Finally, my dad is the master of time management. When I was little, he had one night and two days every week to not only get everything that needed to be done around our house done, but to help his friends get stuff around their house done, too. Throw in some kind of event that our family had to attend every weekend, world class breakfasts (eggs benedict and waffles are his specialty), and four hours of book work and that was his average weekend. Yet, somehow, every Sunday night he would have time to sing me my special song while I sat on his lap drinking the chocolate malt – that he made me – watching whatever football game or crime show my mom had on the television. Then Monday morning would come and dad would be on the road again.
I Got To Appreciate My Family More
I like to think that, with him being gone for a large portion of my life, I got to learn to appreciate everyone in my family more and, consequently, love them more. See, Monday through Friday, mom ran the house. She’d designate our chores – washing the dishes, loading/unloading the dishwasher, sweeping the kitchen, cleaning the bathroom, prepping dinner – and then she handled the rest. From middle school on, she also had a fulltime job, so I can’t imagine it was easy to deal with a daughter with an attitude problem on top of everything else. Luckily, she had my big brother to help ease the load a little. However, he and I fought like cats and dogs, which I know didn’t help alleviate her stress. She’d get angry and punish me, then on Friday, dad would punish me again.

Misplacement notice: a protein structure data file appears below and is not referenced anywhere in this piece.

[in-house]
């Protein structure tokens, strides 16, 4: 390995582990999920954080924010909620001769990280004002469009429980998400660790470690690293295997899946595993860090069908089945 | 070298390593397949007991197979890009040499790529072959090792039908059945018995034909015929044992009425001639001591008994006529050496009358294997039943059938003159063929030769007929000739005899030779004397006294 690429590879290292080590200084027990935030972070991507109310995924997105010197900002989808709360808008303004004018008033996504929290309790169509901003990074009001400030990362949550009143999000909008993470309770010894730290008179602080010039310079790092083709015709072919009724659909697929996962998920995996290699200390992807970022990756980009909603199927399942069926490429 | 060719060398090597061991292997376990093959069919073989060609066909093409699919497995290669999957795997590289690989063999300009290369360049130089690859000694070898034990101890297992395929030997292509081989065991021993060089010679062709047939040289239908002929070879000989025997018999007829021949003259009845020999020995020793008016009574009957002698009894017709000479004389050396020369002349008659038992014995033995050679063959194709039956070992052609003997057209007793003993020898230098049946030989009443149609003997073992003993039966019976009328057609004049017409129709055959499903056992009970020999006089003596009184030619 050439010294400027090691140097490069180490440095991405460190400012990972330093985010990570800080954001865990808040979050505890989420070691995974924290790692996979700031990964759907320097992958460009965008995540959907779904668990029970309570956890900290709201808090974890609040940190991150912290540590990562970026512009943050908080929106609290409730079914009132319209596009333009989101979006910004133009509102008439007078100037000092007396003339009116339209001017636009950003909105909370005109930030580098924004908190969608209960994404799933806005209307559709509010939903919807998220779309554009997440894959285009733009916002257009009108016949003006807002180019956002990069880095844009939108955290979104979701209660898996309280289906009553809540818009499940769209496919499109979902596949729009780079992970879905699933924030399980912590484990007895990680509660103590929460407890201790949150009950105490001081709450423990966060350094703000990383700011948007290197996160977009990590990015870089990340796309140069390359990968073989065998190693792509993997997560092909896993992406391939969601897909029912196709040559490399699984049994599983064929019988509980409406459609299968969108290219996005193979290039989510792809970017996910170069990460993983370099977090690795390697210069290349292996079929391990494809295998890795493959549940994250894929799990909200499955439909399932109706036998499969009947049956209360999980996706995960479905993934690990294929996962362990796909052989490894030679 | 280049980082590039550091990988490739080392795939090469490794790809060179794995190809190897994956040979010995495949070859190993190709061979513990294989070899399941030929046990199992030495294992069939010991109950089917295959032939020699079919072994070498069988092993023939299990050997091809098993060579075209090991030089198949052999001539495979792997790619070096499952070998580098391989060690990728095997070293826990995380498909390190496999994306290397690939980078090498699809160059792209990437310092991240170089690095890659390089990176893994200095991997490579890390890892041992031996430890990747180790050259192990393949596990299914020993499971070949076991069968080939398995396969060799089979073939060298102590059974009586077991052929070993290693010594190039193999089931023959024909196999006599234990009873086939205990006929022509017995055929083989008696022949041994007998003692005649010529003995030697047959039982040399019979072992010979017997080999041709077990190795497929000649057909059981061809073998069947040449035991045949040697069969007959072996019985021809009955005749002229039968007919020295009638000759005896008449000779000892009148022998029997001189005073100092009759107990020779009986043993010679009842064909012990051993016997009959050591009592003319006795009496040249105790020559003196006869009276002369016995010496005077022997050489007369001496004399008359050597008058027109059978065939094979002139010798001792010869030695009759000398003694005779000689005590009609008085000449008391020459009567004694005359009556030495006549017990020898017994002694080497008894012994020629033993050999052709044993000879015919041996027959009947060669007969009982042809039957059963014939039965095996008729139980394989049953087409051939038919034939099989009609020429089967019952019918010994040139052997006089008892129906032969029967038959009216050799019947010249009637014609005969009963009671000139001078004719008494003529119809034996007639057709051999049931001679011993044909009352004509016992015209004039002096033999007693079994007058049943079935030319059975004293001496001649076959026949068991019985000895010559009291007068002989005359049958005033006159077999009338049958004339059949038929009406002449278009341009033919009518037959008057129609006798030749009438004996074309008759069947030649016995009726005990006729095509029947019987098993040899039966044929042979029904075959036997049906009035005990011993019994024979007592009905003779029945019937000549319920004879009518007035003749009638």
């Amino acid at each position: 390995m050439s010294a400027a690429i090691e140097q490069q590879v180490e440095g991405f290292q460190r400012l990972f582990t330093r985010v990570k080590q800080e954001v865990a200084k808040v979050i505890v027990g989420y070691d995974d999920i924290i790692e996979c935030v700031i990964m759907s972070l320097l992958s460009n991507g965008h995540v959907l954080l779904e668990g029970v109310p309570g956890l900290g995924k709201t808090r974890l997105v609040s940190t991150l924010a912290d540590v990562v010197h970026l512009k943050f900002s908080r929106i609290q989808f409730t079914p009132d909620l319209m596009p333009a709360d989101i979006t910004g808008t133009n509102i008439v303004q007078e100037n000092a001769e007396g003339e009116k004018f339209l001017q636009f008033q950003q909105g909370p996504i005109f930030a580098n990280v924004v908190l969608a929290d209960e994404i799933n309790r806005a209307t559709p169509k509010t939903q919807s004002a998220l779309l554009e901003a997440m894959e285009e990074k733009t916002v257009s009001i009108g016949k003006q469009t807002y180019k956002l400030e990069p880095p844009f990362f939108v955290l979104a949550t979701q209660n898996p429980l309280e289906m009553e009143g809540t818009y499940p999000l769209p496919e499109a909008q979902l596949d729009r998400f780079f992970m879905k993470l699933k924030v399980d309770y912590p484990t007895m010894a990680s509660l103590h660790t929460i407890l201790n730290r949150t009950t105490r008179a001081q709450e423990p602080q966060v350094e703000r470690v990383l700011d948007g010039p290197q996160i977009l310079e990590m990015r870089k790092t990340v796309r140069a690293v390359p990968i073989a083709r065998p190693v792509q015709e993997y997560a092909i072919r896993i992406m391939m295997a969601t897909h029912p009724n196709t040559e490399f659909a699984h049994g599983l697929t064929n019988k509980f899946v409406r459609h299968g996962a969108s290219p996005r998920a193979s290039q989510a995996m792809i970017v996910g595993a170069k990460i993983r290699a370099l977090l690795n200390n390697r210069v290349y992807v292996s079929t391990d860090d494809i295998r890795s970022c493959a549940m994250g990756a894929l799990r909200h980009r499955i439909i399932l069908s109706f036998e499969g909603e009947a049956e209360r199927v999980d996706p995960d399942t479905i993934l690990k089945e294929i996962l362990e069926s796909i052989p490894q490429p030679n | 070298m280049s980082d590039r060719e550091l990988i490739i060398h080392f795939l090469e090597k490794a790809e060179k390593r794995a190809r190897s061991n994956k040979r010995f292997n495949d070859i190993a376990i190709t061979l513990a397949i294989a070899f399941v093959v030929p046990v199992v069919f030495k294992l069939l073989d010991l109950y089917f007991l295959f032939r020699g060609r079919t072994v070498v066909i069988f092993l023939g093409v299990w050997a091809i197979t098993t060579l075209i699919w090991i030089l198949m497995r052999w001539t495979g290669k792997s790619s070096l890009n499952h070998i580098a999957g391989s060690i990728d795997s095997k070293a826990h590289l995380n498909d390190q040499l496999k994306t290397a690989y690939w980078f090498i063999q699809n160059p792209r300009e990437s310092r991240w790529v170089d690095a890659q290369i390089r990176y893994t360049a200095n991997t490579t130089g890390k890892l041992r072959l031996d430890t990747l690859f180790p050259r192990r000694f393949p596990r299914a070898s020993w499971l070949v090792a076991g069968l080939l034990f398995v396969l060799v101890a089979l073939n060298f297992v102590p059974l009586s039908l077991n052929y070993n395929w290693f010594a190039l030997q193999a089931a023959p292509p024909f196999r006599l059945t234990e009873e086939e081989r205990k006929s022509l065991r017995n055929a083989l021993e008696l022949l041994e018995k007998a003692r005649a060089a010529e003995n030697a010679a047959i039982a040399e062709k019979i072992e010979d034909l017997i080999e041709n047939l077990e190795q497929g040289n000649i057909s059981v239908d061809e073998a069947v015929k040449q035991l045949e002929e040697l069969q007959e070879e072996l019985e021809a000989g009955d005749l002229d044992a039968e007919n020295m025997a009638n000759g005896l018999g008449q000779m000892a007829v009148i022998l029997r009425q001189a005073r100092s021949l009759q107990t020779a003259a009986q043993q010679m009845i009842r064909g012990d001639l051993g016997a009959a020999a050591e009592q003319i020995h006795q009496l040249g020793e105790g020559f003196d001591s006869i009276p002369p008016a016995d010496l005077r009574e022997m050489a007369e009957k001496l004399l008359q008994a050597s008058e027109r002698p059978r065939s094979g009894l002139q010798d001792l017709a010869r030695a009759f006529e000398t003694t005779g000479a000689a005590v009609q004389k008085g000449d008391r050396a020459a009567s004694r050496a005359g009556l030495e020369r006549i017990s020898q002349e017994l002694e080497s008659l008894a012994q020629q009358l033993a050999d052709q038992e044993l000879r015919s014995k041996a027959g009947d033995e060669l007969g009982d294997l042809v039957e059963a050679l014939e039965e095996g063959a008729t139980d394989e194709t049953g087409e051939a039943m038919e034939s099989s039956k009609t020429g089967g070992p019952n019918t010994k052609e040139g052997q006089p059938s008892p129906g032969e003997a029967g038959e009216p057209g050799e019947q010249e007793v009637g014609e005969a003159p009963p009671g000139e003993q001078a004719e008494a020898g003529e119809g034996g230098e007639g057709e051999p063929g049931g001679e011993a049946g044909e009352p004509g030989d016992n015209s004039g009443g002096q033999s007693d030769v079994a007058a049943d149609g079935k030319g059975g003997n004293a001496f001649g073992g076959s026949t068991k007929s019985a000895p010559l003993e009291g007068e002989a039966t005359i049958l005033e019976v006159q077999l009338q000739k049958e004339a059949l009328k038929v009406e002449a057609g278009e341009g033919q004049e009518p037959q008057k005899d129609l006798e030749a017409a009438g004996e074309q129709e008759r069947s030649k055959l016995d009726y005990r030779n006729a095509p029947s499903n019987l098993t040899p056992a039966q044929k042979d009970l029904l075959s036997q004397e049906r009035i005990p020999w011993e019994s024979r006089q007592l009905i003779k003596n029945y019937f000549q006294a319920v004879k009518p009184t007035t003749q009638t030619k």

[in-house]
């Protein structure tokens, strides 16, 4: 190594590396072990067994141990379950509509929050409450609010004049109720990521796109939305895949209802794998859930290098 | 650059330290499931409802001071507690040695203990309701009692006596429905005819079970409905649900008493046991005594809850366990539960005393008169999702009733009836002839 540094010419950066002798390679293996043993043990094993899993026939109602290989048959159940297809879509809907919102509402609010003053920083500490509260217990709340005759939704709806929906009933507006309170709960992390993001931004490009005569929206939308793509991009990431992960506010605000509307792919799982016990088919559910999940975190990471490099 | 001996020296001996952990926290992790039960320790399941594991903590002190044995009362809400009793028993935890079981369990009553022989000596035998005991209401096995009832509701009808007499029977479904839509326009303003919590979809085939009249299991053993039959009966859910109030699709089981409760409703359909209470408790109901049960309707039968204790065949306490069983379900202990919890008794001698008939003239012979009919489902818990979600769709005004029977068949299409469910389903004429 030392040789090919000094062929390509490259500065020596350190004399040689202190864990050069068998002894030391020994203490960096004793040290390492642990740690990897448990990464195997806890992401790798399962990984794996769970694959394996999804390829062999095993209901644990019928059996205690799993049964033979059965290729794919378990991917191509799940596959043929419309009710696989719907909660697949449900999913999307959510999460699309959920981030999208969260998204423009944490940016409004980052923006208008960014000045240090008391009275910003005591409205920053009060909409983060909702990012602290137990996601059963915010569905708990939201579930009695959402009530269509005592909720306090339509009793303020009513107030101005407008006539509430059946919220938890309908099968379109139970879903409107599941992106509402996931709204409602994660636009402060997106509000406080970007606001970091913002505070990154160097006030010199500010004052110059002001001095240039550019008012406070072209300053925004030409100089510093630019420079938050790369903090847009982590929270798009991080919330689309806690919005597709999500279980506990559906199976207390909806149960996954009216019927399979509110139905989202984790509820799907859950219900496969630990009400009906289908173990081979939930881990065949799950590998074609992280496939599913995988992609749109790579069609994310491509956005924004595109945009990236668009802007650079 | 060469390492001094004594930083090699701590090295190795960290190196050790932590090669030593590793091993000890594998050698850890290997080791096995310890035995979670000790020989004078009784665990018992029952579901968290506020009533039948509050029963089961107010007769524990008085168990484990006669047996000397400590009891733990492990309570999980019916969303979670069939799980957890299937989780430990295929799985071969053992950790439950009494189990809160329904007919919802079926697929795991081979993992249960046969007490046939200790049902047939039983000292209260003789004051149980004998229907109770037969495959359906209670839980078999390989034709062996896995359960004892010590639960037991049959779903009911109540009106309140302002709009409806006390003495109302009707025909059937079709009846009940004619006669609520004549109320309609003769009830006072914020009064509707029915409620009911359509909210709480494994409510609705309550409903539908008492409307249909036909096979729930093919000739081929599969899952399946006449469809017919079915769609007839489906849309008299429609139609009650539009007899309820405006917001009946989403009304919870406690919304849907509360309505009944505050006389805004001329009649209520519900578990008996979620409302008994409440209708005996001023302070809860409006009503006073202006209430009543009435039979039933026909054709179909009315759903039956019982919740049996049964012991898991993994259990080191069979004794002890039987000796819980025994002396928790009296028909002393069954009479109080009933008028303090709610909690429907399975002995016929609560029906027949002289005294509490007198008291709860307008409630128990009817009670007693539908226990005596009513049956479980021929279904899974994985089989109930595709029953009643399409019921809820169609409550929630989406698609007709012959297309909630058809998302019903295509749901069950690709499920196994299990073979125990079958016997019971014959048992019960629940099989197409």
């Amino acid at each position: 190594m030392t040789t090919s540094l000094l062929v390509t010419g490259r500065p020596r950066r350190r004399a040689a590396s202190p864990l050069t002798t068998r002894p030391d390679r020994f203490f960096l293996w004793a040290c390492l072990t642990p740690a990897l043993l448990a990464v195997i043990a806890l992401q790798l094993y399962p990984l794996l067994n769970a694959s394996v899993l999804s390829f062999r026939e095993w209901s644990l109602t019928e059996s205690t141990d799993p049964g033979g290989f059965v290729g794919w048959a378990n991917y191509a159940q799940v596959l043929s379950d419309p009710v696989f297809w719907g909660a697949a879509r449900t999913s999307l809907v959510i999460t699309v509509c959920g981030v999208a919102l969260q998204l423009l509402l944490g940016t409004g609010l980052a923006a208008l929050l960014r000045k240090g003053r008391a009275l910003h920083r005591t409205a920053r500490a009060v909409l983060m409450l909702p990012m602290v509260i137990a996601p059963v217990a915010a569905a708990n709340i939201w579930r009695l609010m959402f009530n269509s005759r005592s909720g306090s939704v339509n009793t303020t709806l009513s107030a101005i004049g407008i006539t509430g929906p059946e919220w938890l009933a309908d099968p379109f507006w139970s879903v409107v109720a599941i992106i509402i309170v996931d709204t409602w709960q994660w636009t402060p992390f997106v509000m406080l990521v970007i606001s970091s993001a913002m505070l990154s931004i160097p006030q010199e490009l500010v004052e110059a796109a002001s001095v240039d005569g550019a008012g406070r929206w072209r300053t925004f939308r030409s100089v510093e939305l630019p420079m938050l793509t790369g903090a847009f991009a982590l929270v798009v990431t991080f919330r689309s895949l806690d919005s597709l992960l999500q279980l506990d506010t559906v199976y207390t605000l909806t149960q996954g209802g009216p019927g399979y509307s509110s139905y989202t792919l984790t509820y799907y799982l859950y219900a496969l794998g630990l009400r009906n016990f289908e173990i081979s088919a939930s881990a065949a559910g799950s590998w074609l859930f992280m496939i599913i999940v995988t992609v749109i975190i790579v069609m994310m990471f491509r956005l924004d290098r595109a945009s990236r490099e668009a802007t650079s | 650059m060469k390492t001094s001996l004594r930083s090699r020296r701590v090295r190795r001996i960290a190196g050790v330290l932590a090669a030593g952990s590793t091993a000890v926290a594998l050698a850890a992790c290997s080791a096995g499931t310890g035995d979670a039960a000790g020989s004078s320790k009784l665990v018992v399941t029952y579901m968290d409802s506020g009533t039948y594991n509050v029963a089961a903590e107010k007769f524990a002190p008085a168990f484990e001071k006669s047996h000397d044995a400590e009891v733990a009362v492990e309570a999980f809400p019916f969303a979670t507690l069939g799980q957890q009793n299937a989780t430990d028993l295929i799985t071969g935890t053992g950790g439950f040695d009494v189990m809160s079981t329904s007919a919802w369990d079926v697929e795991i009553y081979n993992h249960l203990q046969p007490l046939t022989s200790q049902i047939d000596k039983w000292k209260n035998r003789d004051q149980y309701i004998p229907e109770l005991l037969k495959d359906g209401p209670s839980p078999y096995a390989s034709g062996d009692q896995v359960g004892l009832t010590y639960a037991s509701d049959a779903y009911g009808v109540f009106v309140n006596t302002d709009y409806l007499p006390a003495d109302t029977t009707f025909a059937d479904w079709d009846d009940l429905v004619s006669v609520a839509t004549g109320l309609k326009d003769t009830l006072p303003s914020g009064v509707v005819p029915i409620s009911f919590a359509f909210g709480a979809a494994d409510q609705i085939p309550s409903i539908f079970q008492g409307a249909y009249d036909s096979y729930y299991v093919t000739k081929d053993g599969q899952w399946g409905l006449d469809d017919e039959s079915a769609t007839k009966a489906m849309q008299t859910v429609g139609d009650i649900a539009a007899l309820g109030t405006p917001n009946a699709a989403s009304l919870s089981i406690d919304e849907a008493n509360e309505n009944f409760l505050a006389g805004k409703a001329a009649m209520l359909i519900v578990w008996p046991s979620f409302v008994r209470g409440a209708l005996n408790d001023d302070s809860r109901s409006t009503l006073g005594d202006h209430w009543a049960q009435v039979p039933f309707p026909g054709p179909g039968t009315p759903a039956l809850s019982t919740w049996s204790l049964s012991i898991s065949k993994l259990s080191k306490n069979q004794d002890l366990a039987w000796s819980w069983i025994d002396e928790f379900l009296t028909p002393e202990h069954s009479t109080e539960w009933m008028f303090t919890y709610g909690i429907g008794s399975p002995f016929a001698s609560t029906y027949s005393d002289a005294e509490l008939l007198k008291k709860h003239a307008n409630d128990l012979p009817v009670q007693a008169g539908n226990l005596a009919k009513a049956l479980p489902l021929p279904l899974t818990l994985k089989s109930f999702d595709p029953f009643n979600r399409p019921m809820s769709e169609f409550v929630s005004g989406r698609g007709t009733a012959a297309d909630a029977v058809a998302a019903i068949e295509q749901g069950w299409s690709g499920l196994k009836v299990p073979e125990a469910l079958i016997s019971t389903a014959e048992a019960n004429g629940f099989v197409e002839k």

Then there was Dustin, my big brother. As he got older, he relieved some of the duties of my parents by helping them get stuff finished at the house and by helping ensure I was inline. (I’m really not kidding, I was a complete asshole.) Honestly, looking back, I don’t know how they would have done it, had he been any other kid. Dustin would help mom by cooking dinner, picking me up from sports practice, and occasionally running me to whatever destination I just needed to go to. More so, though, Dustin would be there when I was upset after a bad day at school. He would hug me if I got dumped and tell me everything was okay. He would encourage me to go outside and play. He provided advice and guidance from a perspective that most girls never get, because most of them have both their parents around, constantly. I mean, all the while, Dustin was also secretly torturing me with horror movies – that mom didn’t know about, before this – and relentlessly pestering me. I know for a fact he blew up at least two Barbie-dolls, destroyed dozens of Polly Pocket villages (I’m talking the old, awesome Polly Pockets), and kicked one – or two – soccer balls into my stomach.